The Bearish Threat Within OPEC
June 10, 2019 @ 13:22 UTC
The main question for oil analysts at present is whether Putin really stands behind his assessments. By reiterating that Russia is happy with lower prices and suggesting that the Russian government budget is based on $40 per barrel Putin is taking a risk. When analyzing the current state of the Russian economy, its global power projections and the extremely high costs of its ongoing military operations in Syria and elsewhere, higher oil and gas revenues would be a godsend. Putin’s dream of a Pax Russia cannot be built on $40 per barrel, not even on $60-65 per barrel. Moscow and OPEC have set up a marriage of convenience, but if Russian oil and gas oligarchs, the main support base of Putin at home, start to complain, the Russian tsar will need to act. It seems that the signs of political infighting have now become clear, Novak is lending credence to the idea that Russian oil companies may be running out of patience.
Strategically, lower oil prices would not only to increase Russia’s market share, at the expense of former allies Venezuela and Iran, but would also help to constrain US shale. Saudi Arabia’s position on production is entirely different. Faced by high expenditure patterns due to the Kingdom’s economic diversification plans and regional military engagements, Riyadh needs a higher oil price. Change is being brought to the country slowly and with minimum risk to the regime. Higher oil prices will be vital if Saudi is to stand a chance of successfully implementing its visions.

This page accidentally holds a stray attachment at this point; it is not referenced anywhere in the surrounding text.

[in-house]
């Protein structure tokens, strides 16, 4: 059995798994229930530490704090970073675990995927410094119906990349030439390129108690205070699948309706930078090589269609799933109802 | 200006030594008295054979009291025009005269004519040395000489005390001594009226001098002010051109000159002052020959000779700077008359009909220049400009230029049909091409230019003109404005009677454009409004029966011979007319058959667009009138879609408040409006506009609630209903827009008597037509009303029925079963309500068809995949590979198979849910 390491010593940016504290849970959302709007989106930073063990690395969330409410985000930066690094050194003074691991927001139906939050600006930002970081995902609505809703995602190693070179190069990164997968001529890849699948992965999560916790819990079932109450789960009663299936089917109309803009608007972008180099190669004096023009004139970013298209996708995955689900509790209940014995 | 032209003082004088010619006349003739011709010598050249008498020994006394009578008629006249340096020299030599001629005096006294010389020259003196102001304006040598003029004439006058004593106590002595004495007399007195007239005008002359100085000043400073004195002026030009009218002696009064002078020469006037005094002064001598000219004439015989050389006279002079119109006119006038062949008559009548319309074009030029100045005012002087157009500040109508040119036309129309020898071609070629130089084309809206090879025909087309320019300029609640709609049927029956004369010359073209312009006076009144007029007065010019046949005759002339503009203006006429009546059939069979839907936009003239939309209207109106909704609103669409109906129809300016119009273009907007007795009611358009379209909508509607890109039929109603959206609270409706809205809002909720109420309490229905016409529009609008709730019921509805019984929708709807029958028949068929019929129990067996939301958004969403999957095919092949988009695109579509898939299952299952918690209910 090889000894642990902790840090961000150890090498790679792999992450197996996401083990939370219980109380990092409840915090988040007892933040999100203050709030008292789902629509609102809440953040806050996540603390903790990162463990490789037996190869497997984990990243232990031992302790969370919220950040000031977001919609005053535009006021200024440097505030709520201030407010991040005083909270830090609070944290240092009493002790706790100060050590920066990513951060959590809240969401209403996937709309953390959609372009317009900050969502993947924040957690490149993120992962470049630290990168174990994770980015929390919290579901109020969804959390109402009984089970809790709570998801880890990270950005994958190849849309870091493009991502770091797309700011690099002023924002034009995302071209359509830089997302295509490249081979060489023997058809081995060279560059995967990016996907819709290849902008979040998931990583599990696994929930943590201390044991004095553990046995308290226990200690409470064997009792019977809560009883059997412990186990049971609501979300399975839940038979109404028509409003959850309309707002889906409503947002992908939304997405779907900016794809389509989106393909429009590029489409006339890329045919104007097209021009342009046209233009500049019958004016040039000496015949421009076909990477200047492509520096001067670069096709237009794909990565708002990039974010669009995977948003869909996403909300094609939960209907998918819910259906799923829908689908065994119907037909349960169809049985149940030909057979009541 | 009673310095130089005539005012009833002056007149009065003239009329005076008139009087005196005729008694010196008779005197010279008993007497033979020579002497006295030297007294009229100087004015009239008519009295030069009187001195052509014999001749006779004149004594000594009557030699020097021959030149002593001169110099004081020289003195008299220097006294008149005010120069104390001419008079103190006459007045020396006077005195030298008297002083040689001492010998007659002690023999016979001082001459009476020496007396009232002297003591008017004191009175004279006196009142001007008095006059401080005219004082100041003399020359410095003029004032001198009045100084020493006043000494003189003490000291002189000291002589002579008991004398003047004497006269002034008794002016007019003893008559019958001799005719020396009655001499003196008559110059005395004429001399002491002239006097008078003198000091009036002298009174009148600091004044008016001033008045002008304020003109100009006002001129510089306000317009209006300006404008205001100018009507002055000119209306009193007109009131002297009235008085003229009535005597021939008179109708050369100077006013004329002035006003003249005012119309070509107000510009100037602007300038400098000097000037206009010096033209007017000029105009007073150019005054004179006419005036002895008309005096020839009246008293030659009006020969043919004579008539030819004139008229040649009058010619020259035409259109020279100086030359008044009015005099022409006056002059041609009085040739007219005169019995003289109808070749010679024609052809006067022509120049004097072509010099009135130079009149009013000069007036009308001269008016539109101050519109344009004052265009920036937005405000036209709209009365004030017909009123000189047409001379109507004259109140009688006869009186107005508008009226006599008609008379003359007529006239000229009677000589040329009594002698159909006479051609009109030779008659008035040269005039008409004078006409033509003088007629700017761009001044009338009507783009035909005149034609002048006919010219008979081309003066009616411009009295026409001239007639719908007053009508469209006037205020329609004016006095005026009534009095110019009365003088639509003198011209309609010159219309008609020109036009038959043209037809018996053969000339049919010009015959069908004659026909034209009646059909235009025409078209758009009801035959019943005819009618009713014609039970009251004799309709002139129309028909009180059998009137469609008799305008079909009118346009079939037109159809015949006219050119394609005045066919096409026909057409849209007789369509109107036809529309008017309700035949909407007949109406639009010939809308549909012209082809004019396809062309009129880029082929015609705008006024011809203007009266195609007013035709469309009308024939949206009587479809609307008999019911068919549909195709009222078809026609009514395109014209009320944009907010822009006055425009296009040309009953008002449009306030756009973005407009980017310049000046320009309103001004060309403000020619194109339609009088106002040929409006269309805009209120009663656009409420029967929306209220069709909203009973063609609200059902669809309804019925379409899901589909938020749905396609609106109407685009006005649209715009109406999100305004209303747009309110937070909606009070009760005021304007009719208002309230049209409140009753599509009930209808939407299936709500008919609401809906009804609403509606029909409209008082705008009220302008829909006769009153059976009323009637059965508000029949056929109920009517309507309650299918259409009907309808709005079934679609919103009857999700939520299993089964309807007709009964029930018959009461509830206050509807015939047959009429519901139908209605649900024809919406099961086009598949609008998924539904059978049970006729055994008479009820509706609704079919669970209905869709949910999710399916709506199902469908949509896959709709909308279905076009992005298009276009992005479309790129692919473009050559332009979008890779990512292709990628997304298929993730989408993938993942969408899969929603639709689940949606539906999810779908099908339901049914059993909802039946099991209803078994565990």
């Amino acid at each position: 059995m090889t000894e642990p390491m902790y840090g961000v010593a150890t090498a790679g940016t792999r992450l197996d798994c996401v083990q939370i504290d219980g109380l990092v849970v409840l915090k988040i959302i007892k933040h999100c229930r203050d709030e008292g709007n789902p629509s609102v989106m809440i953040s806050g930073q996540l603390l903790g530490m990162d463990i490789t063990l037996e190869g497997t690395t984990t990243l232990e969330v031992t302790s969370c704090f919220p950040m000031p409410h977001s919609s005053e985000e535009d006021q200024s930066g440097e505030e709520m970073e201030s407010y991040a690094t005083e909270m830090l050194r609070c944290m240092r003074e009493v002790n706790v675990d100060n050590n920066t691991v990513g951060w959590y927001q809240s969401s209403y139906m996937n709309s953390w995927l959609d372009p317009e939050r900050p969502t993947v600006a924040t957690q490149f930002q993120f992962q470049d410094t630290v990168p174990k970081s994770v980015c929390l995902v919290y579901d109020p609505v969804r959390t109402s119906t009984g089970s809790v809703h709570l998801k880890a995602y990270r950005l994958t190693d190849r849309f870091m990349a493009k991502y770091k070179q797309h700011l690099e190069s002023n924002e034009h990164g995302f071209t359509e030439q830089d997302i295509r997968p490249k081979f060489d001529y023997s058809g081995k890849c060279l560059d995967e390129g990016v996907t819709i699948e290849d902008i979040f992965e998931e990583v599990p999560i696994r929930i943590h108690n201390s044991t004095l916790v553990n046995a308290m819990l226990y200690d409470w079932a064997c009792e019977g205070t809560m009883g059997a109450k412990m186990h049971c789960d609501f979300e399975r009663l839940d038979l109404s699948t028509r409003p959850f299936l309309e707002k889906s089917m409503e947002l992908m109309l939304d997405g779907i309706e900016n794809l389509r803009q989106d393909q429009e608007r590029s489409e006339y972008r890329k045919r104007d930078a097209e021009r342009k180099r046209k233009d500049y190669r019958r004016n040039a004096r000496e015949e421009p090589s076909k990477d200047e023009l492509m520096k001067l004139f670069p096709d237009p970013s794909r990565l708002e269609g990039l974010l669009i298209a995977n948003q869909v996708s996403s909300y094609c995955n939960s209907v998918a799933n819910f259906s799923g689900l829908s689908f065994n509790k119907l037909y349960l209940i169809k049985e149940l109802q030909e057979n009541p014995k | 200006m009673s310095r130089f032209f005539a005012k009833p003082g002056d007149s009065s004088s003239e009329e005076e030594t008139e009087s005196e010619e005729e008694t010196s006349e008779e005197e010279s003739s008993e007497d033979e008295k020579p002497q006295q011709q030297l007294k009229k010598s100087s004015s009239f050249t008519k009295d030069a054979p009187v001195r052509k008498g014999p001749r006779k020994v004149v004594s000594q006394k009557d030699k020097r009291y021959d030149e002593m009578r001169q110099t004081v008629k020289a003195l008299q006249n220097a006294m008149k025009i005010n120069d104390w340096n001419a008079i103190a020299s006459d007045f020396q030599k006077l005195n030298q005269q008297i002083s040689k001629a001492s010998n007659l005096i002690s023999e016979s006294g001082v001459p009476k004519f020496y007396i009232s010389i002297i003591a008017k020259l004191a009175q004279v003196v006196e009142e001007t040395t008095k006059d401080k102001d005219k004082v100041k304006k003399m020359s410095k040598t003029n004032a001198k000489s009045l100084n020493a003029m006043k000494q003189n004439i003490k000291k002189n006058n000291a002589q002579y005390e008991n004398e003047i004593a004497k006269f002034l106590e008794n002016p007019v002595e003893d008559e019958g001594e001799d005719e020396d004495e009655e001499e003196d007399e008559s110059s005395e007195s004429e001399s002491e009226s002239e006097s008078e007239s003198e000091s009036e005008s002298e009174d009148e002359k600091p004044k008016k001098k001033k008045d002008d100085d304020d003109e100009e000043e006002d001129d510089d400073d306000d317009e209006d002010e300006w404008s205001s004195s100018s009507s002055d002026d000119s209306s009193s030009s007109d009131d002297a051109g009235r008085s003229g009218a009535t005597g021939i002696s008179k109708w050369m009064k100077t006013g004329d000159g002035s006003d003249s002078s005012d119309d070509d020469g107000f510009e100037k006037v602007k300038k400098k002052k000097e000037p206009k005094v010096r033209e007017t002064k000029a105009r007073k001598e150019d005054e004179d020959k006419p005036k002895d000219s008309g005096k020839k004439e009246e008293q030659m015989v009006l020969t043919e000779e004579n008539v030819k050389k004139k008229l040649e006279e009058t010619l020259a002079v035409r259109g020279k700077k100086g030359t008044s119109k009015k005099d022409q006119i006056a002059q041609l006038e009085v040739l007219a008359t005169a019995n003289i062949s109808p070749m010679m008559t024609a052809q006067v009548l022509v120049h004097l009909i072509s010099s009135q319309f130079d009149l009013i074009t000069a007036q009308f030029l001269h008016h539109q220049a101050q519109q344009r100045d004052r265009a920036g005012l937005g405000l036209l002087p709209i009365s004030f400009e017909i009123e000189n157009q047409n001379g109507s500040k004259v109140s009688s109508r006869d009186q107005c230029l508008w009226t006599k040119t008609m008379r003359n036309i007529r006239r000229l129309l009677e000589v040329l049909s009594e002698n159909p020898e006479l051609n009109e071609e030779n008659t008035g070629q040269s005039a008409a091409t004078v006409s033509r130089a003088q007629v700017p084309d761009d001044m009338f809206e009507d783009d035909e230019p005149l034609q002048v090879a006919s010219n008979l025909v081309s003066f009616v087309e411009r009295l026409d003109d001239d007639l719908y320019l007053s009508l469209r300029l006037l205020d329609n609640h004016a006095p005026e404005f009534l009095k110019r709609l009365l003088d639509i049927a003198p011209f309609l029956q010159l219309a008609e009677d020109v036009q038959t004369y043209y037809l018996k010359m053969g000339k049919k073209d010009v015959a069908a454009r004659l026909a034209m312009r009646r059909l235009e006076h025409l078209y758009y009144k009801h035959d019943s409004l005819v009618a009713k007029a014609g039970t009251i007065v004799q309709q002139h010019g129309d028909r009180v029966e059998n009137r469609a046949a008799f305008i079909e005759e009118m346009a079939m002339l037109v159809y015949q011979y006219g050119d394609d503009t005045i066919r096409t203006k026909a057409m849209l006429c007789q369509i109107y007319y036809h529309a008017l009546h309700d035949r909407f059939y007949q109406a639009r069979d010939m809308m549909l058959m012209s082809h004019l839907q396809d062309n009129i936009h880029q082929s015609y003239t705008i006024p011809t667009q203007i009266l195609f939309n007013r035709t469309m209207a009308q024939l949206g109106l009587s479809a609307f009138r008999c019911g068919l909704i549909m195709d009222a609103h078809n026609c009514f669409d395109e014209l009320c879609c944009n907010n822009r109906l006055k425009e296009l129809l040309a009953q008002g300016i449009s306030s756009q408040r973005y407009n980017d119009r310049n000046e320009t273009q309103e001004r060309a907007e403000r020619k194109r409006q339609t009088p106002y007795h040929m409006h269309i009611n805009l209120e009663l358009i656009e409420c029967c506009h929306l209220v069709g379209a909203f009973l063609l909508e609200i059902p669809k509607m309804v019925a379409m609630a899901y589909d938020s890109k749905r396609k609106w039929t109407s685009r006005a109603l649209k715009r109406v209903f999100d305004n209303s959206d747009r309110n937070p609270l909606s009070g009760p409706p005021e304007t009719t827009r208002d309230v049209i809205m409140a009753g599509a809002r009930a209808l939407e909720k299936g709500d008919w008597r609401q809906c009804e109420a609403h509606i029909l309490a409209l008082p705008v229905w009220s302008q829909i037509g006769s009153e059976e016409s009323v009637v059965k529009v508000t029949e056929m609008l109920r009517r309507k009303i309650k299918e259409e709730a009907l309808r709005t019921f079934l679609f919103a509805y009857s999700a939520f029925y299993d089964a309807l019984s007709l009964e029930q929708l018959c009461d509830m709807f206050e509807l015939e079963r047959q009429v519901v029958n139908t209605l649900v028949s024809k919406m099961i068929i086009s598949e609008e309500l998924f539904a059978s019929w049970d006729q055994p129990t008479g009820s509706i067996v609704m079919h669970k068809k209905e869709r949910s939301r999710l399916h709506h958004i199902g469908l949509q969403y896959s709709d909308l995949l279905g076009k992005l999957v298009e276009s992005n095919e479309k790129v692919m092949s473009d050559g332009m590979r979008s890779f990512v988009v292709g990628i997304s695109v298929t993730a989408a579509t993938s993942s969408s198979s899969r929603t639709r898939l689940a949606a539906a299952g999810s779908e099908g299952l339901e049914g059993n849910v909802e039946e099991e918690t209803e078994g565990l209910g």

Russia will be of particular importance in the coming weeks. Putin is facing the end of his political reign in the coming years, and growing dissent within the oil and gas sector is now noticeable. The Russian leader, maybe still hoping for a new political career, needs the support of Rosneft, Gazprom and others in order to survive and keep his legacy in place. Taking all of this into account makes the odds of Russia taking a bearish stance on oil all the more probable. It is likely that a roll-over of the agreement will not be issued, with heated discussions already happening between the main parties. It seems that it is not Trump who will influence oil markets in the near term, but rather two Arab Crown Princes and a Tsar heading for retirement.